Don’t like it, but it may actually be whats at play here, not the planned obsolecense argument.

They probably make the boards in China. It's surprising their plans haven't been leaked or stolen yet. Probably no one over there realizing the profits to be had (yet).

#524 4 months ago
Quoted from Zablon:

I figured it had more to do with not letting their (new) competitors easily have their proprietary designs being the most likely scenario. Not that it would stop them for long.

Interesting theory, but most companies already developed their own stuff or are on P-ROC. Maybe Homepin would steal the design

Plus I think Stern just laughs whenever they see anyone else trying to get off the ground. They gotta figure out the manufacturing part. The electrical system design is the least of their worries.

#526 4 months ago
Quoted from YeOldPinPlayer:

That claim sounds like BS. Source?

The Spike system was developed for the home games, Transformers The Pin and Avengers The Pin, in 2012. Those didn't pan out and then it was retooled and became the standard architecture for the commercial games in 2015.

#538 4 months ago
Quoted from Bublehead:

If I can get a schematic and BOM for that, I could be in for one node board reversed engineered. Wonder what the legal ramifications are to releasing it to the wild if you were to do that? I am not sure how Stern would feel if someone started posting a generic schematic and BOM for thier boards... probably get a CAD letter from their lawyers right off the bat...

The software is where the protection is. You can reverse engineer hardware protected by trade secrets. Just leave Stern's trademarks off of it and don't preload it with any of their proprietary software. Unless I'm mistaken, they didn't patent any of the node boards.

edit: Hell, lets not forget this is Stern. They have a long history of reverse engineering their competitions designs.

#539 4 months ago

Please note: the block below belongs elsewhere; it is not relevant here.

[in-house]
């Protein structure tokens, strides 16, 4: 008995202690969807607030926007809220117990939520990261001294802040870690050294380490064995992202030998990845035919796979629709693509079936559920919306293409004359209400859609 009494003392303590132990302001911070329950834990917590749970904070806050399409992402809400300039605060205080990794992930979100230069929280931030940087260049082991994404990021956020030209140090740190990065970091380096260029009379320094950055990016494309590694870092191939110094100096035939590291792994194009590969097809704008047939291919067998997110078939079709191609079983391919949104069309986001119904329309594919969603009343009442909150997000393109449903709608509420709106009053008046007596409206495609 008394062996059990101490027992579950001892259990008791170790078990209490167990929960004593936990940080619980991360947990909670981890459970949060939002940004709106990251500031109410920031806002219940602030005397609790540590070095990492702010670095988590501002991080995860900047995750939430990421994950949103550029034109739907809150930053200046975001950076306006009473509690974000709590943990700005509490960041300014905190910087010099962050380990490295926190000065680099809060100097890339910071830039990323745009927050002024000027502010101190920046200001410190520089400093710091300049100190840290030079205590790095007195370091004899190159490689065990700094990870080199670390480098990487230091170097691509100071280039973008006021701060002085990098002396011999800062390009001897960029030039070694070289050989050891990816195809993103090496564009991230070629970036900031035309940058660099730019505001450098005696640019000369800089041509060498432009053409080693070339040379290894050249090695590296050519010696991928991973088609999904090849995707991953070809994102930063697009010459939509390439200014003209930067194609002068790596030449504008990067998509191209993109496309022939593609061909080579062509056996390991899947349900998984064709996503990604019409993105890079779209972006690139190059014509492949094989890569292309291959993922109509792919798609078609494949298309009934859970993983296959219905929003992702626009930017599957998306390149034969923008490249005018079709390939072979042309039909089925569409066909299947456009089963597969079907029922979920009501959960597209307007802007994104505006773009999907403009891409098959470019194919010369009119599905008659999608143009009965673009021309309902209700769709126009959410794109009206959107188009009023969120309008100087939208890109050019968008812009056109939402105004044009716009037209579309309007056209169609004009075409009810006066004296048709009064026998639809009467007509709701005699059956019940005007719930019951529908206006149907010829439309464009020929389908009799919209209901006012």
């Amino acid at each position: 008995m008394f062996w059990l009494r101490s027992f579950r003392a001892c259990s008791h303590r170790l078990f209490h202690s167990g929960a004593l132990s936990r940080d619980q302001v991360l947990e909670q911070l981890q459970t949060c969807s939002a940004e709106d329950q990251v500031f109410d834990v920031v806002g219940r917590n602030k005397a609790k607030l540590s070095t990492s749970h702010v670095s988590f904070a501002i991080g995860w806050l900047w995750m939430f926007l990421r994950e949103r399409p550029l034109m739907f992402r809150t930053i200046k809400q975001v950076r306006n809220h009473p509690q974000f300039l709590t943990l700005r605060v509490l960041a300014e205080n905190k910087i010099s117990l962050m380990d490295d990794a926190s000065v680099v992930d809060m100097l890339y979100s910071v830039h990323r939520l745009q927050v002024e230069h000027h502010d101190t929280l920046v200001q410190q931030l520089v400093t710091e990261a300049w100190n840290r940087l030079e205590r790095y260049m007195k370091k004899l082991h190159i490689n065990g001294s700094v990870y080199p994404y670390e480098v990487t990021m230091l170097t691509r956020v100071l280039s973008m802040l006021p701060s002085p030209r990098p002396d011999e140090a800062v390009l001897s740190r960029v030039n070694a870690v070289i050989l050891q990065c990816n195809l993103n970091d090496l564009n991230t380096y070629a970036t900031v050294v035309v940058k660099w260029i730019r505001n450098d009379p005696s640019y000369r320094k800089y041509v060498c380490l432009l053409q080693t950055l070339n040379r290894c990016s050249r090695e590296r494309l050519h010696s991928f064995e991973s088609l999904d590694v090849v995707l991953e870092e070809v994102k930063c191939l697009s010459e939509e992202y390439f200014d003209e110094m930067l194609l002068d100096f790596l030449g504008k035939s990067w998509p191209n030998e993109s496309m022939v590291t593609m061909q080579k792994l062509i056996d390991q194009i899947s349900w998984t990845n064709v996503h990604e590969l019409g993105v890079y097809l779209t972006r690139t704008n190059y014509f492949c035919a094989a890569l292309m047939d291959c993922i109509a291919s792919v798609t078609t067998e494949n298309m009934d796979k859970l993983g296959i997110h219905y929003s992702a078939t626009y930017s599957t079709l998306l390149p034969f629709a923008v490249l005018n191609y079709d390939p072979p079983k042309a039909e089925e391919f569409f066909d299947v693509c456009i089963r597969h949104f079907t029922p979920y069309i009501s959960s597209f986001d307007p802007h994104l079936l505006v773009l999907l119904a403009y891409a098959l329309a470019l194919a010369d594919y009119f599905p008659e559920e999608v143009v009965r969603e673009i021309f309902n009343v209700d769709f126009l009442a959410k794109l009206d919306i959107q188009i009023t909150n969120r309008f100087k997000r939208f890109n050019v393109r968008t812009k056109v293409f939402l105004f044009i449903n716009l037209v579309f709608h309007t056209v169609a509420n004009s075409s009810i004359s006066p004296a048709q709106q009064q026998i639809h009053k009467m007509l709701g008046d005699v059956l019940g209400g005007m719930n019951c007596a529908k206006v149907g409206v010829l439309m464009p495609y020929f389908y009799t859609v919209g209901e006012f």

Quoted from YeOldPinPlayer:

If you want your claim to be believed support it with evidence. You're trying to support it with more conjecture. The fact it was first used on those games doesn't mean it was developed for the audience you claim it was. Lyman Sheats (one of the developers) has discussed this publicly. One recent discussion was in episode 73 of the Head2Head podcast https://pinside.com/pinball/forum/topic/head2head-pinball-podcast-new-australian-podcast/page/12#post-4727453

Can you please provide a timestamp in that 2.5 hr interview? I'm happy to listen to what he has to say.

Yes I'm putting it forth as a theory. I think it's true for other reasons I've outlined in this thread and elsewhere. I'm not going to be able to provide hard evidence on it because I am not privy to the discussions of Stern upper level management and their R&D process. I think the theory makes sense to me though.

#541 4 months ago
Quoted from TheLaw:

THat's all any of us have needed.

My life is now complete

#547 4 months ago
Quoted from iceman44:

Maybe you missed the polar vortex we are currently experiencing and wasn't able to understand the irony of the situation.
Lighten up Francis!

lol, u salty

#702 4 months ago
Quoted from goingincirclez:

So SPIKE is now going into 5 years' production for standard machines, and might be considered 7-8 years if you count "The Pins". Both timeframes have historic precedent as a complete run for a pinball platform. SAM was approx. 8 years. Whitestar about the same. B/W platforms generally went roughly 5 years or so from System 6/7 to System9 /11 to WPC to WPC 95 and so on.
When SPIKE was developed, LED bulbs were the "new" thing and since then we've seen widespread adoption of LCD/HD video, better sound, more complex light shows and feature integration... How much more overhead is available in SPIKE to drive now-common (or future) enhancements and innovations? After all, someone pointed out that PC_based platforms are driving most of Stern's most compelling competition. There must be a reason.
Anyone think Stern is readying the successor to SPIKE, and the long-delayed release of schematics signals its end of life ("We're done here so here you go, have fun...")? Perhaps Stern has something larger in the works. I mean they'd have to, right... but maybe it's more imminent than we think...?

Combine that with the talks about Stern games going online, I think Spike 3 will launch within two to three years. Hopefully they learned enough about what causes node board failures (design, updates, placement on the game, vibrations, etc...) to make the successor better. I'm going to be super bummed if Jaws comes out soon and I can't buy it because of FUD related to Spike.